ASN reports on controls imposed on nuclear reactors’ vessels in France
In France, ASN controls manufactoring and in service inspection of key operating pressure equipments of nuclear reactors, including the reactor pressure vessel. A specific monitoring of these equipments’ construction has been applied since 1974. For all components of French reactors’ vessels, a number of controls aiming at detecting defects in forged pieces were carried out during production.
Moreover, ultrasonic inspection of highly irradiated areas of operating French reactors’ vessels are conducted every ten years.
During inspections conducted in July 2012 in Belgium on the Doel 3 nuclear reactor’s vessel, many indications that "could be assimilated to potential cracks" were detected.
Checks carried out in France show that no French vessel presents defects corresponding of those concerned in Doel 3.
In France, two types of defects of different nature have been detected . They have been identified, are monitored and are subject to information from the ASN:
- Defects under vessels’ cladding
The vessels are covered on their inner side with a layer of stainless steel to protect the water of the primary circuit.
Controls specifically aimed at detecting undercladding defects have been carried out since 1991. These controls include the entire highly irradiated area of the vessel and extend significantly beyond the monitoring of the only welds. 37 defects have been detected on the core's shells1 of the French reactors’ vessels, including 20 on Tricastin No. 1 reactor’s vessel. These manufacturing defects are periodically checked and do not evolve while operating.
Defects under vessels’ cladding are subjected to a special justification which demonstrates their harmlessness. This justification is periodically reviewed by ASN to take account the vessels’ aging as well as the evolution of knowledge and of available information. The last review of this justification has been the subject of a position of the ASN in September 2010, published on its website.
The undercladding defects in cladding identified in France are isolated and well-defined. They do not affect the quality of metal over a large area and the reasons for their occurrence are known. As such, they are not comparable to the defects detected on Doel 3’s vessel, where several thousands of clustered defects have been observed.
- Defects detected in a weld of vessel's bottom mounted instrumentation penetration2 at Gravelines 1
In September 2011, a defect was observed on a bottom mounted instrumentation penetration at Gravelines’ reactor n°1. It led ASN to request the extension of controls in this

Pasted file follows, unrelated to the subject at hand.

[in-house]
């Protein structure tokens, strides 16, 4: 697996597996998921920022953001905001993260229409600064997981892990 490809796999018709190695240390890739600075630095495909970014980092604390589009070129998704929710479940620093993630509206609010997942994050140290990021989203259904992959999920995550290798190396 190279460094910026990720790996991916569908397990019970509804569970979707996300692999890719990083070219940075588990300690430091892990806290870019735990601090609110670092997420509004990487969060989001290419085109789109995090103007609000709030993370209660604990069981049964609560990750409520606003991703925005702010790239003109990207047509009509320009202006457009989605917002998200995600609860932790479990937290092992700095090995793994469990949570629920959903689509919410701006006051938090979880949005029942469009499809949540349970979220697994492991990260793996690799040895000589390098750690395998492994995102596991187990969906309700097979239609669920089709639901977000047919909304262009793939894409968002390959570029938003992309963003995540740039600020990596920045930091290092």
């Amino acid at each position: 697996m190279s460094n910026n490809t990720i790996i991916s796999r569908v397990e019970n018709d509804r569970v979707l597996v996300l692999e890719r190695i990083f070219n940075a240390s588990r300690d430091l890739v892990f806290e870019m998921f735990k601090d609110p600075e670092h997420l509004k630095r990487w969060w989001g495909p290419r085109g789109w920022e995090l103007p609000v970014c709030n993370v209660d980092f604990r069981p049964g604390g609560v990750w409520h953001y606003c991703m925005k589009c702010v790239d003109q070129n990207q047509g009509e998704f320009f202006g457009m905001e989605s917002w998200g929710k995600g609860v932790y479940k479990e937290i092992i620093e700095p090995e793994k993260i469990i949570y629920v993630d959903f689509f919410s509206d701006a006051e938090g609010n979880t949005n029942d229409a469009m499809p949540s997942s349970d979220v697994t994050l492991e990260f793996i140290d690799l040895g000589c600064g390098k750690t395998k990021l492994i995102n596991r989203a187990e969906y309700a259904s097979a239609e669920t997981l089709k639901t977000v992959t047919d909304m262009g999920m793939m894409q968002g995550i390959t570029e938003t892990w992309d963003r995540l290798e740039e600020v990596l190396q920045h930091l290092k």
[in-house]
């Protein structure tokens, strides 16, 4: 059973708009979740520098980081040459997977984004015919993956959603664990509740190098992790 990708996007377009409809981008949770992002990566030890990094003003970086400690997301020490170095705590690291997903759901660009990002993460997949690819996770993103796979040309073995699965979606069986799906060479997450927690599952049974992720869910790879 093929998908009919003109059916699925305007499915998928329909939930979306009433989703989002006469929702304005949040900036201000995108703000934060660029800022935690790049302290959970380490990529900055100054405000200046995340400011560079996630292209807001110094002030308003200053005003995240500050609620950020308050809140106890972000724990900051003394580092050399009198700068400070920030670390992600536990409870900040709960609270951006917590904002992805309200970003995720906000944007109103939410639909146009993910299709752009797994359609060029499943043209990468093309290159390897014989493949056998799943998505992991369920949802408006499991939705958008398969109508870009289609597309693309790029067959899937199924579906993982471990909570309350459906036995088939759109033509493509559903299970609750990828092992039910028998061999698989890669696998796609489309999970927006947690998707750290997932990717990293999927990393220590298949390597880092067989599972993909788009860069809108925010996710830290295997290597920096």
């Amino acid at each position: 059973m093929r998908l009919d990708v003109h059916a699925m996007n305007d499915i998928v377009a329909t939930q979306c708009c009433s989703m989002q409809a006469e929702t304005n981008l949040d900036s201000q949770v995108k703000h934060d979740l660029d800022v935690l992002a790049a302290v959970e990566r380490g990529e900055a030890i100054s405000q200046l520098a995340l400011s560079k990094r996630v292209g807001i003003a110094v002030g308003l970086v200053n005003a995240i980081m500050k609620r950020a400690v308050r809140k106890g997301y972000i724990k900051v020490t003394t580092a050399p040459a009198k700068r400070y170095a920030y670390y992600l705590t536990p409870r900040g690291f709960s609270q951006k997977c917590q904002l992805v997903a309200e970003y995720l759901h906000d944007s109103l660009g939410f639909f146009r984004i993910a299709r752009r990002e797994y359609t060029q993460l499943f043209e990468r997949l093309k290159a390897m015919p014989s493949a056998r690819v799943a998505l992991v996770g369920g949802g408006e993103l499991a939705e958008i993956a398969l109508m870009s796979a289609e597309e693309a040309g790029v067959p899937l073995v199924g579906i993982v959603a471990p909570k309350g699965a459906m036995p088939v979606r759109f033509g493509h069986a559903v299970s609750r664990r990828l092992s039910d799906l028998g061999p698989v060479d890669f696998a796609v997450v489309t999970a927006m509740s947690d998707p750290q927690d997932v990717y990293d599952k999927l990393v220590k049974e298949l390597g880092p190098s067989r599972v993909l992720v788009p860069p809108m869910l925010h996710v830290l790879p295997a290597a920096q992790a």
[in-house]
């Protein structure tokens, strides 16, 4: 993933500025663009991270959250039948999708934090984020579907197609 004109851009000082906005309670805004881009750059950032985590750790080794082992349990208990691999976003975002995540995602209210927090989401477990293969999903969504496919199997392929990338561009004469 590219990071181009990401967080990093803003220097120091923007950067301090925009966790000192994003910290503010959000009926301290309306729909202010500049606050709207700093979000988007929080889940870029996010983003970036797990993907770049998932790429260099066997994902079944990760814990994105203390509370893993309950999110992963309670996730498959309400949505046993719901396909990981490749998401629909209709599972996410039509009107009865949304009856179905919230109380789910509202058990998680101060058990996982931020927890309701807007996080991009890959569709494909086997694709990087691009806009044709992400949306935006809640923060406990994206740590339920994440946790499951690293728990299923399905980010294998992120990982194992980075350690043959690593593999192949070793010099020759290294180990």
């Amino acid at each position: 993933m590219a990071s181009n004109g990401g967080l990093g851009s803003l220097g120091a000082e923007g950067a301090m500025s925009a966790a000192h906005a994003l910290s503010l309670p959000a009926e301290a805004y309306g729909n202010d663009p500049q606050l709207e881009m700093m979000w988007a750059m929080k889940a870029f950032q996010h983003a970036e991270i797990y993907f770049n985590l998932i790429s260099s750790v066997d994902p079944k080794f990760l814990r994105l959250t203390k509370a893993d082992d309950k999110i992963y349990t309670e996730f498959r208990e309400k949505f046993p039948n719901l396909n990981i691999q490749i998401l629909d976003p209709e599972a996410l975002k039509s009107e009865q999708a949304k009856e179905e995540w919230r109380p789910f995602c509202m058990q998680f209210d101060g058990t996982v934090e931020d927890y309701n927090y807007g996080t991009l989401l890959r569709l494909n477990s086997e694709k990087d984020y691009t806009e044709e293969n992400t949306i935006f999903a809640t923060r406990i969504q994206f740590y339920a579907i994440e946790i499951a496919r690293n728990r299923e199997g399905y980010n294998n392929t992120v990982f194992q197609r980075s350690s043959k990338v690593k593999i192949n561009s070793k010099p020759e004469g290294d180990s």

area of the vessels.
The detected defect was located in the weld of the penetration, which is made of an alloy that can be sensitive to stress corrosion cracking under certain conditions. EDF demonstrated the harmlessness of this defect in the short term and decommissioned the affected penetration while setting up a monitoring system dedicated to the vessel’s bottom. ASN also requested that EDF propose a solution to repair the defect’s final elimination.
The defect detected at Gravelines, given its location, its type and its isolated nature, is not comparable to the defects found at Doel 3.
ASN underscores that in France, the actions to be taken in case of defects’ detection follow strict rules, specified in particular in the Ministerial Order of November 10, 1999, on the monitoring of the operation of pressurized water nuclear reactors’ main primary and secondary systems.
“Cracks” defects, in particular, must be repaired if they are not appropriately justified. The justification must demonstrate the absence of any evolution of the defect in any situation, including in case of an accident, taking into account the margins imposed by regulation and ensuring that each step of calculations is based on penalizing hypothesis.
ASN enforces the compliance with these rules before any reactor involved can be restarted.
Press Contact: Evangelia Petit, Press Officer, tel.: 0140198661 - firstname.lastname@example.org
1. The core’s shells, by the number of 2 or 3 in French vessels, are forged rings approximately 20 cm thick, with a 4-meter diameter, which are welded together and make up the body of the vessel, in the part where it harbours the reactors core.
2. A penetration of vessel bottom is a tube going through the vessel’s bottom to allow the insertion of instrumentation probes in the reactor’s core.